The obvious and purposeful difference between the way Wright painted the two versions reinforces the idea that the en grisaille works were intended for reproduction. To-date NSLM’s compositions have not been found reproduced, but they tell stories in their own right. Two are the same size and bear inscriptions on the bottom left corner, “In at the Death” and “The Kennels.”

George Wright (English, 1860-1942), In at the Death, oil on canvas, en grisaille, 18 x 27 inches, Gift of Mrs. Felicia Warburg Rogan, 2008

In the first, the huntsman presents the brush (fox’s tail) to the lady wearing a bowler hat and riding aside. The recipient of the trophy was chosen by the Master of Foxhounds to reward participants who were skilled riders and kept at the head of the hunt field. The tradition of presenting the fox mask and brush has today become censured, but it is worthy to note that it was done with a sense of deference to the fox.

“Poor Reynard [“reynard” is French for “fox”], his day is done! No more wild raids on the sleeping countryside; no more slaughter in hen house or rabbit warren…Off from your horse, Mr. Huntsman, for the trophies of so gallant a beast are worth the saving,” wrote B. Fletcher Robinson in Sporting Pictures to describe a painting titled Killed in the Quarry by George Wright. (This 1902 folio sized art book held in the NSLM’s F. Ambrose Clark Rare Book Room was published in celebration of English country sports with works “reproduced in colour by the newest and most perfect process of chromo-lithography.”)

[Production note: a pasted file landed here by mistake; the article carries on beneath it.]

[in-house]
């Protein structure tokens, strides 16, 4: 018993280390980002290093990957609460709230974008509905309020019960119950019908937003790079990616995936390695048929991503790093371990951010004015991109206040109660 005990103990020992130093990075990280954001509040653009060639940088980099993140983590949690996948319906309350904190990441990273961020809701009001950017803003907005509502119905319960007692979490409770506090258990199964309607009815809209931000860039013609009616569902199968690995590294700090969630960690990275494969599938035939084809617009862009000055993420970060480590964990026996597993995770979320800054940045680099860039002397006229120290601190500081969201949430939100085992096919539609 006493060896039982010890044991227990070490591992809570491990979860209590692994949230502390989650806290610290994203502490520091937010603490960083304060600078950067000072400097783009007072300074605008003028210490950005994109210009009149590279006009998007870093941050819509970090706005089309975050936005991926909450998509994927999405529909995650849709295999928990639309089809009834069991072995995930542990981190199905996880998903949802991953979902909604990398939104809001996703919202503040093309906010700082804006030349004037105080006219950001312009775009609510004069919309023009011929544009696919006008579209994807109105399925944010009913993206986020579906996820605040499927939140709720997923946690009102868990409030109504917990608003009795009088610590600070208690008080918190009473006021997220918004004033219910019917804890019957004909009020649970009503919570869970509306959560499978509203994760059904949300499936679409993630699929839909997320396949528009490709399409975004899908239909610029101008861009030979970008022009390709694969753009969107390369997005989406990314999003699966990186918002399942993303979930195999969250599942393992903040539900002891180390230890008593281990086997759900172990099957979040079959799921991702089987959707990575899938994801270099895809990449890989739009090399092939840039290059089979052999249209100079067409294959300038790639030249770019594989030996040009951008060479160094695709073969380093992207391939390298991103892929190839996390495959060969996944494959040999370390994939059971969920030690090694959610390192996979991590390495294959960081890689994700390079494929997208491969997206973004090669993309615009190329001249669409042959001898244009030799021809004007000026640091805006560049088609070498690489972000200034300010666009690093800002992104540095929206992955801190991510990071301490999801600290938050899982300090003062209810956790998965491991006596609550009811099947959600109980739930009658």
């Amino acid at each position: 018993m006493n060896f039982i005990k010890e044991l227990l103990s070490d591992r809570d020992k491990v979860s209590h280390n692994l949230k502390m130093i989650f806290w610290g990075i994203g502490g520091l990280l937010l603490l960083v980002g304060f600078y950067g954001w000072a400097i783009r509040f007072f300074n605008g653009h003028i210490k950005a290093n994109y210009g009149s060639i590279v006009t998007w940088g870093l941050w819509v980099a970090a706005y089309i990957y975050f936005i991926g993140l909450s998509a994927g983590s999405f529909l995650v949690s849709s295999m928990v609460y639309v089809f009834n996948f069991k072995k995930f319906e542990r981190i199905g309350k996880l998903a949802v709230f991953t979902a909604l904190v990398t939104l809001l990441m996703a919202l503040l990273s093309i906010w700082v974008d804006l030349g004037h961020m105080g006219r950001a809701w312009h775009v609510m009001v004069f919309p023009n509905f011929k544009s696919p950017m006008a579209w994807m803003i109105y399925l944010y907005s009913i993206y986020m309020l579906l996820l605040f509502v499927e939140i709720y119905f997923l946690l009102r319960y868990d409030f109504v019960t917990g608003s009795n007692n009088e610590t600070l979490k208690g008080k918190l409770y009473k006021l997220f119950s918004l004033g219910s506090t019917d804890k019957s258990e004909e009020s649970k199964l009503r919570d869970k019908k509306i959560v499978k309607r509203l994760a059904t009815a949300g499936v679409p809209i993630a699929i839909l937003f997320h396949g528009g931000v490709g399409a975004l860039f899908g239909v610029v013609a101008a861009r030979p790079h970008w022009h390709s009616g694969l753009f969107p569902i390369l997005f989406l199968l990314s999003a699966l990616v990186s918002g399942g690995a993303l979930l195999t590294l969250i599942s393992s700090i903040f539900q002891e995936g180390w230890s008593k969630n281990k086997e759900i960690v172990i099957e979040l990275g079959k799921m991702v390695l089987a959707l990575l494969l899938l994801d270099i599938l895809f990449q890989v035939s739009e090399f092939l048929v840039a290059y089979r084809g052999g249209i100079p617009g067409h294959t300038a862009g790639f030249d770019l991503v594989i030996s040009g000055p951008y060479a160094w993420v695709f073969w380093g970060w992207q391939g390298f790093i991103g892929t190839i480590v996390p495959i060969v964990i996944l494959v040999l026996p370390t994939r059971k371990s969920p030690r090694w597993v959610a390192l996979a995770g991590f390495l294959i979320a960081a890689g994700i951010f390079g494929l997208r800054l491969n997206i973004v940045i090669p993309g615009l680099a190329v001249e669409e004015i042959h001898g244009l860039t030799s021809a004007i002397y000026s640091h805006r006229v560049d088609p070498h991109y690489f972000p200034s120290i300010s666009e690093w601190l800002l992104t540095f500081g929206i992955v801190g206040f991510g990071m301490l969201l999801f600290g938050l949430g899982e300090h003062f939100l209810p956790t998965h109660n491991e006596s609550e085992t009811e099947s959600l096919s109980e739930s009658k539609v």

George Wright (English, 1860-1942), At the Kennels, oil on canvas, en grisaille, 18 x 27 inches, Gift of Mrs. Felicia Warburg Rogan, 2008

The second en grisaille painting in the NSLM’s pair, “At The Kennels,shows the hounds obediently following the huntsman to the kennel gate, as the Master looks on and a groom has charge of the horses. The likeness of the huntsman is similar to the one depicted in The Treed Fox discussed earlier and two other en grisaille works in NSLM’s holdings. These all show instances in which the fox is just out of reach of the hound pack.

George Wright (English, 1860-1942), Out of Reach, A Fox at Bay on a High Wall, c. 1884, oil on canvas, en grisaille, 16 x 24 inches, Gift of Mrs. Felicia Warburg Rogan, 2008
George Wright (English, 1860-1942), Closing In, c. 1884, oil on canvas, en grisaille, 16 x 24 inches, Gift of Mrs. Felicia Warburg Rogan, 2008

Wright is believed to have hunted with the Surrey and Old Burstow, and it is quite evident from his works that he had an intimate understanding of foxhunting and its human, equine, and canine participants. Whether or not he intended for the figures to be likenesses of recognizable individuals is unknown. He included them in other hunt scenes over time. The allure of George Wright’s en grisaille compositions evoke nostalgia for a bygone era and a sport that at the same time remains universal and timeless for those who still participate in it today.


pfeifferClaudia Pfeiffer has been the George L. Ohrstrom, Jr. Curator of Art at the National Sporting Library & Museum since the position was underwritten by the George L. Ohrstrom, Jr. Foundation in 2012. Her primary focus is the research, design, interpretation, writing, and installation of exhibitions. E-mail Claudia at cpfeiffer@nationalsporting.org